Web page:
Cost and Financing of Operation Desert Shield
T-NSIAD-91-3: Published: Jan 4, 1991. Publicly Released: Jan 4, 1991.
- Full Report:
GAO discussed the estimated cost and financing of Operation Desert Shield. GAO noted that: (1) the total cost of Operation Desert Shield without any hostilities would exceed $130 billion in 1991 if the forces now in place remained there throughout the fiscal year (FY); (2) the cost of Operation Desert Shield consisted of a baseline cost estimated at $100 billion, an incremental cost of mounting the operation estimated at $30 billion, and related costs such as debt forgiveness and humanitarian assistance estimated at $7 billion; (3) the Department of Defense (DOD) obligated its FY 1991 appropriations for operations faster than normal and was expected to exhaust some of those funds by April or May 1991; (4) 35 countries furnished troops and equipment for the operation and DOD reported cash contributions of about $4.3 billion and in-kind contributions of about $379 million; (5) three suggested DOD financing options included supplemental funding, transfer of funds among DOD accounts, and additional contributions from allies; (6) uncertainties which could affect cost estimates included the unknown value of offsets, inadequate DOD guidance, and pending decisions regarding rotation; and (7) GAO believes that Congress should provide periodic appropriations instead of a supplemental lump sum, as actual costs become clearer.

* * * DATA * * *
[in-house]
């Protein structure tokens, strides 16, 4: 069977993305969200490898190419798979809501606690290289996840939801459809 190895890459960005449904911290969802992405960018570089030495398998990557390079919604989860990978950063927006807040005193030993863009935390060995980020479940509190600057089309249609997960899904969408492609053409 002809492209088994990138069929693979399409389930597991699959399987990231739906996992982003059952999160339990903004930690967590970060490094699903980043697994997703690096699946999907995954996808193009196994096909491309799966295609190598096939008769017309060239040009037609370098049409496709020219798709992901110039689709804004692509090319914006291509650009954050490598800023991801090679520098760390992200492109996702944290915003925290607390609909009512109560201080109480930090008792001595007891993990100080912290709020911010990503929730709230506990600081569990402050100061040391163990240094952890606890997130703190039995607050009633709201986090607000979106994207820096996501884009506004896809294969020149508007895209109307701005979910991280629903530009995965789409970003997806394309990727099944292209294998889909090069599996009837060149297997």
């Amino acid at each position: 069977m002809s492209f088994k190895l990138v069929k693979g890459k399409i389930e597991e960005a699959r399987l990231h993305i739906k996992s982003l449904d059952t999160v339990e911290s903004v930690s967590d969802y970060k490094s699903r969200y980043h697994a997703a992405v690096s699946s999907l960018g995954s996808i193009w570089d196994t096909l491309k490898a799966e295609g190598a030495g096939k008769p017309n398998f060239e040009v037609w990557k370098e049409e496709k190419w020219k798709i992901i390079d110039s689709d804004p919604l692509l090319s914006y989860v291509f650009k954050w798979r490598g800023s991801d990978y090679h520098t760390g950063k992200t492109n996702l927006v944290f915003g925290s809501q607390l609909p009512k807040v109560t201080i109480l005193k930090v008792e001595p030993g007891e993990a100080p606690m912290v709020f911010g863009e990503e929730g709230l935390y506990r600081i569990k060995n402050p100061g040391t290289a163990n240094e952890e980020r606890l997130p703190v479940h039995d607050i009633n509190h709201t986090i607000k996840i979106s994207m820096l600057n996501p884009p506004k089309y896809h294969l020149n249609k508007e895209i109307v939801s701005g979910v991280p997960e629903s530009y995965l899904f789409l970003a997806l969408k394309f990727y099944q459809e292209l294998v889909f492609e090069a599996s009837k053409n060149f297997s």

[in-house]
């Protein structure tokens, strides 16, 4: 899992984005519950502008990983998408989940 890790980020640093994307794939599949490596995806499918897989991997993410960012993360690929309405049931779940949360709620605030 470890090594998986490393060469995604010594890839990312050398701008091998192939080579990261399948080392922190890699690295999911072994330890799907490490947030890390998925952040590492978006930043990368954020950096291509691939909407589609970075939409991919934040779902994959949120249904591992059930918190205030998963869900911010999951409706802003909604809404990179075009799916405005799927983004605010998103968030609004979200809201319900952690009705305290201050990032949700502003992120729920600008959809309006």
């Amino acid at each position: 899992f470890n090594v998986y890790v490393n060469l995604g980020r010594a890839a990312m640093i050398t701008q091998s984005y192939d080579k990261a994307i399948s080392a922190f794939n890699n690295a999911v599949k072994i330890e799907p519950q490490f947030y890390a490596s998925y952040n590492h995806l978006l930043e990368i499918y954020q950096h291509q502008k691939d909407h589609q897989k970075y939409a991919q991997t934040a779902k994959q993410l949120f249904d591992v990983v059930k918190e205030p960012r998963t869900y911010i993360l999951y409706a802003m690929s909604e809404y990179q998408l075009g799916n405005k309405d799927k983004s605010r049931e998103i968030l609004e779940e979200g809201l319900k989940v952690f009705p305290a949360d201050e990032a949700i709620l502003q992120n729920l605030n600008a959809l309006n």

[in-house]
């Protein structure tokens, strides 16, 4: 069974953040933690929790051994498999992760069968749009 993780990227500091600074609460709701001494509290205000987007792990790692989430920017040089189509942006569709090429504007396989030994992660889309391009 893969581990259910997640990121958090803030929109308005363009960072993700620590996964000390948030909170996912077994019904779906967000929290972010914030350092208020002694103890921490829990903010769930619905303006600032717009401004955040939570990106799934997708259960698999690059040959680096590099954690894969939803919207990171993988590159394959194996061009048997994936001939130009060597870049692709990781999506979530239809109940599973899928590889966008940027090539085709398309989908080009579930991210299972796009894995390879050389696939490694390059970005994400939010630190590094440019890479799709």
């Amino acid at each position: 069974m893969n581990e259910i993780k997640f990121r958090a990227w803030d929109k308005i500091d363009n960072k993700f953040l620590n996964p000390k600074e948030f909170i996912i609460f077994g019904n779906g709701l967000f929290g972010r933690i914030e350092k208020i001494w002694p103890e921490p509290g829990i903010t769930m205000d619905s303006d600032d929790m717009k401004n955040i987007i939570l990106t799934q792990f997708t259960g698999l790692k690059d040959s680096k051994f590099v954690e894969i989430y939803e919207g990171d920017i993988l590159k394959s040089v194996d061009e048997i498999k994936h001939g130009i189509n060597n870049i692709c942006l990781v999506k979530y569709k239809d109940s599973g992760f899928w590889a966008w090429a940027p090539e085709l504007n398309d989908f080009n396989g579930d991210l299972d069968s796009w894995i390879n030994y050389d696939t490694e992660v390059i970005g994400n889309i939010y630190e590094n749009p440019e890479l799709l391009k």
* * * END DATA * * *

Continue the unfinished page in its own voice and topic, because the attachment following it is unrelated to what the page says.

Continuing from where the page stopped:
Matter for Congressional Consideration
Status: Closed - Implemented
Comments: Legislation was passed reducing the appropriation by assistance-in-kind received and/or expected and allowing DOD to pay for increased fuel costs only with money contributed by allies. Also, Congress retained some control over how the monies are transferred from the Defense Cooperation Account and the Persian Gulf Defense Fund.
Matter: Congress should provide periodic appropriations during the fiscal year, as actual costs become clearer. Some of the uncertainties include: (1) the unknown value of offsets such as assistance in kind, including food and water; (2) inadequate DOD guidance on what constitutes Desert Shield costs; and (3) other factors, such as a decision to implement a rotation policy.